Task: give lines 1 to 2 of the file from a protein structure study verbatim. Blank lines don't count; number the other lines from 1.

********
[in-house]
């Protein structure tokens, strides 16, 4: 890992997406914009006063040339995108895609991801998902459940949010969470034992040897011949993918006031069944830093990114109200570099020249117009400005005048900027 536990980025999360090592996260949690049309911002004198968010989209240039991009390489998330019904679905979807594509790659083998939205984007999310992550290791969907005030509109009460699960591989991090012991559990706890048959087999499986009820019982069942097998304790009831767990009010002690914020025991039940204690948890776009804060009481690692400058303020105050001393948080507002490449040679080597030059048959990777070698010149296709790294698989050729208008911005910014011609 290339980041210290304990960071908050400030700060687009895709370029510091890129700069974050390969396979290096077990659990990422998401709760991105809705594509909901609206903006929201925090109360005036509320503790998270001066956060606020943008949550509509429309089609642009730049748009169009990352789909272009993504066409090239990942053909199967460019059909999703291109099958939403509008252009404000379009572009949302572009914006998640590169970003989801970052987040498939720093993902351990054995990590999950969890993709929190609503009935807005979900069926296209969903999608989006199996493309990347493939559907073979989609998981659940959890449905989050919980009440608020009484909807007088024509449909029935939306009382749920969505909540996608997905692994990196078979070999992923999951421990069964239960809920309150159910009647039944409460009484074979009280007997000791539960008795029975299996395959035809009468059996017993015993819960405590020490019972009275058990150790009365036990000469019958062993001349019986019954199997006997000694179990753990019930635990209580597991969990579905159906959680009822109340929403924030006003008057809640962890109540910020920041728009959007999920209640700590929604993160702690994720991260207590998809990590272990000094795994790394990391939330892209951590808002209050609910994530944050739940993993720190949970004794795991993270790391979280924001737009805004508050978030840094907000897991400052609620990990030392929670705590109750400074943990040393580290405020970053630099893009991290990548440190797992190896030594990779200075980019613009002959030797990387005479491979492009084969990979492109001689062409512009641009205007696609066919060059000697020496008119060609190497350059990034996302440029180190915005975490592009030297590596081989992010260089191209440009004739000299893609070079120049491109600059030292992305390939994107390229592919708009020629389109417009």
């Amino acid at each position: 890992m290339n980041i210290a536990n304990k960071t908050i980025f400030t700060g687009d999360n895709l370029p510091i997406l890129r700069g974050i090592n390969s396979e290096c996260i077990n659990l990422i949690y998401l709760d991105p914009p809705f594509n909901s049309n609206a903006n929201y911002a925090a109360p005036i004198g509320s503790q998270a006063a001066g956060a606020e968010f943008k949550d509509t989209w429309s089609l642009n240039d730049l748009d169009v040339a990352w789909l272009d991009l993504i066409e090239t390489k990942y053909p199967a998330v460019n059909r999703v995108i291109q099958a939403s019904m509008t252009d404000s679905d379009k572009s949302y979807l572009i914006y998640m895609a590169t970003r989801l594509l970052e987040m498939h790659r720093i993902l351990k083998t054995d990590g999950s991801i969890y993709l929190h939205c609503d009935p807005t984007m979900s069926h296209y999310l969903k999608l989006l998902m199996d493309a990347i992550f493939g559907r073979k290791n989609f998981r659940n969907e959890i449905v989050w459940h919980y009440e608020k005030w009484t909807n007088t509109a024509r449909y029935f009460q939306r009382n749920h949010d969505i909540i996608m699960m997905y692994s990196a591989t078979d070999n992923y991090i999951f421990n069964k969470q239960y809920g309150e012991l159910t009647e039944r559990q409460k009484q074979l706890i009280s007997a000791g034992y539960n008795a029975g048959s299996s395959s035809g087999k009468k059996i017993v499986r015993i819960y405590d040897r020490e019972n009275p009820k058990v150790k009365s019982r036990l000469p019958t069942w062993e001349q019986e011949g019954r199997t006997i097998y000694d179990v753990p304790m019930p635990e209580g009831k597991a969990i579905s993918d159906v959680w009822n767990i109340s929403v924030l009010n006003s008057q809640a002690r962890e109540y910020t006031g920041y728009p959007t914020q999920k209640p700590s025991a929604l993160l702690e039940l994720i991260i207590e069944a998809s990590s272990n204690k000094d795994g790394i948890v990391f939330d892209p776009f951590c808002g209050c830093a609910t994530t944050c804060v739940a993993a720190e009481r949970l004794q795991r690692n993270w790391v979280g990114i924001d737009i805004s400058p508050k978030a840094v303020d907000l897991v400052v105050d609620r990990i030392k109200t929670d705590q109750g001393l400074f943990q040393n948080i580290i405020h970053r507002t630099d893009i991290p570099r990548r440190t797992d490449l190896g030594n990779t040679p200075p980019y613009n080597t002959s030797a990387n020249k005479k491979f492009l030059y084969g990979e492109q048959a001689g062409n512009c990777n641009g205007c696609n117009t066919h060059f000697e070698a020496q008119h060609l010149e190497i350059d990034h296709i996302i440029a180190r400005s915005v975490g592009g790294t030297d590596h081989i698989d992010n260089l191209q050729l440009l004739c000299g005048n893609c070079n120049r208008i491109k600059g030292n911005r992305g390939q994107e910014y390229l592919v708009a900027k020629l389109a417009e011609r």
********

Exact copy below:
[in-house]
């Protein structure tokens, strides 16, 4: 890992997406914009006063040339995108895609991801998902459940949010969470034992040897011949993918006031069944830093990114109200570099020249117009400005005048900027 536990980025999360090592996260949690049309911002004198968010989209240039991009390489998330019904679905979807594509790659083998939205984007999310992550290791969907005030509109009460699960591989991090012991559990706890048959087999499986009820019982069942097998304790009831767990009010002690914020025991039940204690948890776009804060009481690692400058303020105050001393948080507002490449040679080597030059048959990777070698010149296709790294698989050729208008911005910014011609 290339980041210290304990960071908050400030700060687009895709370029510091890129700069974050390969396979290096077990659990990422998401709760991105809705594509909901609206903006929201925090109360005036509320503790998270001066956060606020943008949550509509429309089609642009730049748009169009990352789909272009993504066409090239990942053909199967460019059909999703291109099958939403509008252009404000379009572009949302572009914006998640590169970003989801970052987040498939720093993902351990054995990590999950969890993709929190609503009935807005979900069926296209969903999608989006199996493309990347493939559907073979989609998981659940959890449905989050919980009440608020009484909807007088024509449909029935939306009382749920969505909540996608997905692994990196078979070999992923999951421990069964239960809920309150159910009647039944409460009484074979009280007997000791539960008795029975299996395959035809009468059996017993015993819960405590020490019972009275058990150790009365036990000469019958062993001349019986019954199997006997000694179990753990019930635990209580597991969990579905159906959680009822109340929403924030006003008057809640962890109540910020920041728009959007999920209640700590929604993160702690994720991260207590998809990590272990000094795994790394990391939330892209951590808002209050609910994530944050739940993993720190949970004794795991993270790391979280924001737009805004508050978030840094907000897991400052609620990990030392929670705590109750400074943990040393580290405020970053630099893009991290990548440190797992190896030594990779200075980019613009002959030797990387005479491979492009084969990979492109001689062409512009641009205007696609066919060059000697020496008119060609190497350059990034996302440029180190915005975490592009030297590596081989992010260089191209440009004739000299893609070079120049491109600059030292992305390939994107390229592919708009020629389109417009």